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Mr. Dana Waldo
Dear Mr. Waldo:
This letter responds to your August 5, 2004, comment on the pending Amended Final Judgment (or "AFJ"), which "reaffirm[s]" concerns expressed by another company executive, Mark Dempsey, in an earlier comment on the initial settlement proposed in this case. Both that comment and the United States's response were previously published in the Federal Register. 69 Fed. Reg. 18930, 18961-65 (Apr. 9, 2004). Before addressing your current comment, however, it may be helpful to briefly review the major terms of the amended settlement.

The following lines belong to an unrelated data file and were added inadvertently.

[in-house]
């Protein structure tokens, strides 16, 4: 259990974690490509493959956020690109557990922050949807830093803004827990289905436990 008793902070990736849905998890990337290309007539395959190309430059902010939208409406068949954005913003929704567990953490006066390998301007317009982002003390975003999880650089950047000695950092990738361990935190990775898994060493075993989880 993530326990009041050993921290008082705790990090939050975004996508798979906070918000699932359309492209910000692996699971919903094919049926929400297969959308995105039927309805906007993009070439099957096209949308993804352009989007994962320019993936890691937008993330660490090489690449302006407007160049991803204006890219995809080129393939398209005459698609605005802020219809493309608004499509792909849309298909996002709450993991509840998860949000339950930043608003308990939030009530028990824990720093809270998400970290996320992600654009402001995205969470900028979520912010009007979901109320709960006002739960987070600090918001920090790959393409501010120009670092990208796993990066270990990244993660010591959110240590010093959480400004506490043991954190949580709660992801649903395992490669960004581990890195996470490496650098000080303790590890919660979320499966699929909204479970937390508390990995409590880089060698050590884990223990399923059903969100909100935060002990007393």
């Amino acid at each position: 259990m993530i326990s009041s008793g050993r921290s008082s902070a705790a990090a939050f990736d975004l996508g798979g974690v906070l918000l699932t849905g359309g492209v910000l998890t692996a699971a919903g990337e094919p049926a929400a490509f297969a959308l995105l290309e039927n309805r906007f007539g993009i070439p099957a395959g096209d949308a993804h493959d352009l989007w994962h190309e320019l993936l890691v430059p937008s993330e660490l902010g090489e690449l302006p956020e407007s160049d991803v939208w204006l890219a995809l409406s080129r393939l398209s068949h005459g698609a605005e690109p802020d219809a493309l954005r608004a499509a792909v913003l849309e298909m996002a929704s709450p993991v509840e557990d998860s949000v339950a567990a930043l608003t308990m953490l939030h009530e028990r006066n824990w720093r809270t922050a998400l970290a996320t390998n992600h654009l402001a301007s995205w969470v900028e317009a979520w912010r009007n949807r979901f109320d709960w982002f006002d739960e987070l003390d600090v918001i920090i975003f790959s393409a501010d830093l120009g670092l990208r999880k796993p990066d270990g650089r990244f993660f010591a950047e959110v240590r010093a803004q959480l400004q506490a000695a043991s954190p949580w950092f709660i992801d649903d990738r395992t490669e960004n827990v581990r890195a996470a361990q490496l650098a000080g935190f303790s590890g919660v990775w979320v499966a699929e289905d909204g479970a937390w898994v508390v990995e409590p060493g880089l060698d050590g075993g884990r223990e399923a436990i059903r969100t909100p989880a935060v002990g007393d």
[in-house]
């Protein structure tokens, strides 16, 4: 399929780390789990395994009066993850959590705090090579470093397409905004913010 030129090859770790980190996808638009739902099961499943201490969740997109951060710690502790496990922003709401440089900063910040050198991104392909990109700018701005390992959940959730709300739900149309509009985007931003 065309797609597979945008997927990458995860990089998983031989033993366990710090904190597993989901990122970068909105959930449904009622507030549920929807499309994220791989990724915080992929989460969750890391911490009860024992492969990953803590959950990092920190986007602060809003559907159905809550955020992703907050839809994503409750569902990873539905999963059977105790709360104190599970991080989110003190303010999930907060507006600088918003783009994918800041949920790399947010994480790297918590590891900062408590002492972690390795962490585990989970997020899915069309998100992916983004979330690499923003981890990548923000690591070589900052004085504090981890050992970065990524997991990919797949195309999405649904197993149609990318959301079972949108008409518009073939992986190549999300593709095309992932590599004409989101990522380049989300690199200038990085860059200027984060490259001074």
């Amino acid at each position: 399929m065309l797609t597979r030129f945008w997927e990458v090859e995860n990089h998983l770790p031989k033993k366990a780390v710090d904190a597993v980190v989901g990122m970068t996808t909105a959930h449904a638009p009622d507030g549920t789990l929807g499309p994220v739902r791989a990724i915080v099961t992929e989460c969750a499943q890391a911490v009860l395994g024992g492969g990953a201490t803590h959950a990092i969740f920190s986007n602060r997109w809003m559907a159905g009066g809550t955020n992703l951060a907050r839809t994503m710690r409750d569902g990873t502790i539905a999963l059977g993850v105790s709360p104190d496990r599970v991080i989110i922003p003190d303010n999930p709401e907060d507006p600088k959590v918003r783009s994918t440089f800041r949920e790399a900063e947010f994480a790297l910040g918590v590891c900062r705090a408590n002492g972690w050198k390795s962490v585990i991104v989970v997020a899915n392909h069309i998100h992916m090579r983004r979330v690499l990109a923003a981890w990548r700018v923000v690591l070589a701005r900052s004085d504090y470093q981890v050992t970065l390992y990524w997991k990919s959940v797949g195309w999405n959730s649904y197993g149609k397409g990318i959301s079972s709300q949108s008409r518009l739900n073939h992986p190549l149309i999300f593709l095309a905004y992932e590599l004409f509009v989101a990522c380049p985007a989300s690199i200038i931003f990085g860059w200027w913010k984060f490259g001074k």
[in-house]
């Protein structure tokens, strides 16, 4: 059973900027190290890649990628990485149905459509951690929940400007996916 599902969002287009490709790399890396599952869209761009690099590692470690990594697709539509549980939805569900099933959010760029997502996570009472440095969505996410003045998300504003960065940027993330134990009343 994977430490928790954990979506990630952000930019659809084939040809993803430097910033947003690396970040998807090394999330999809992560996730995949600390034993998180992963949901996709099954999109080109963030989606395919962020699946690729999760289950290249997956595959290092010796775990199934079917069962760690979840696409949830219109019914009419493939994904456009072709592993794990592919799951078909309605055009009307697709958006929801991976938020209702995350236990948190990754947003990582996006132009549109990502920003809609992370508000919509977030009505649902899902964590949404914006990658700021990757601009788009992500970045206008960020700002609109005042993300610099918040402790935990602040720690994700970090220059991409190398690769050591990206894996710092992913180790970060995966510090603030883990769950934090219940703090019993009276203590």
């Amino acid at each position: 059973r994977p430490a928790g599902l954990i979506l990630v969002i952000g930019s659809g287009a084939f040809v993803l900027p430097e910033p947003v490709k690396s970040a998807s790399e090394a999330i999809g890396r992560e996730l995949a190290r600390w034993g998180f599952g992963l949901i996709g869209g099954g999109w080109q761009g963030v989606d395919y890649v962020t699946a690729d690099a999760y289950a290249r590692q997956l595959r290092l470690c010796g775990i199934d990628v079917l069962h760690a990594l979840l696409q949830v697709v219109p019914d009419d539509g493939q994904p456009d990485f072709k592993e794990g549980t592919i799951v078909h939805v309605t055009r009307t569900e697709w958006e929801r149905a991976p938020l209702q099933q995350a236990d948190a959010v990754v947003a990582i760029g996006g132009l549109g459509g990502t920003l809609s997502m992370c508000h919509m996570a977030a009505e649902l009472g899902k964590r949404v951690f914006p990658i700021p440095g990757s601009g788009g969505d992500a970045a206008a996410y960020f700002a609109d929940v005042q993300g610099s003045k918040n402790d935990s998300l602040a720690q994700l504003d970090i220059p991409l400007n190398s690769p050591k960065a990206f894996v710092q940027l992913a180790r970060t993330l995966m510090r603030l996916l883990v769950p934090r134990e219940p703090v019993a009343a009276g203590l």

The Amended Final Judgment, if entered by the Court, would resolve the United States's serious concerns that Alcan's acquisition of Pechiney would substantially lessen competition in the sale of brazing sheet, an aluminum alloy used by auto parts makers throughout the nation to manufacture radiators, heaters, and air conditioning units for motor vehicles. See Complaint, ¶¶ 1-3, 19-24, and 27-30; Revised Competitive Impact Statement, pp. 4-9. The Amended Final Judgment requires Alcan to divest either its own or Pechiney's "brazing sheet business."(1) AFJ, § IV(A). Alcan's brazing sheet business includes Alcan's aluminum rolling mills in Oswego, New York, and Fairmont, West Virginia, which produce the brazing sheet sold by Alcan in North America. AFJ, § II(F). Pechiney's brazing sheet business includes its aluminum rolling mill in Ravenswood, West Virginia, which makes the brazing sheet sold by Pechiney in North America. AFJ, § II(E). Prompt divestiture of either brazing sheet business to a viable new competitor would advance the paramount public interest in competitive prices and continued high quality and innovation in the brazing sheet market by quickly restoring the rivalry that existed in domestic sales of this crucial material before Alcan's acquisition of Pechiney. To help ensure that the proposed divestiture is expeditiously completed and competition restored, the Amended Final Judgment provides that if Alcan does not complete its sale of either brazing sheet business to an acceptable purchaser by the established deadline, the Court may appoint a trustee to complete the divestiture of Pechiney's brazing sheet business. AFJ, § V(A).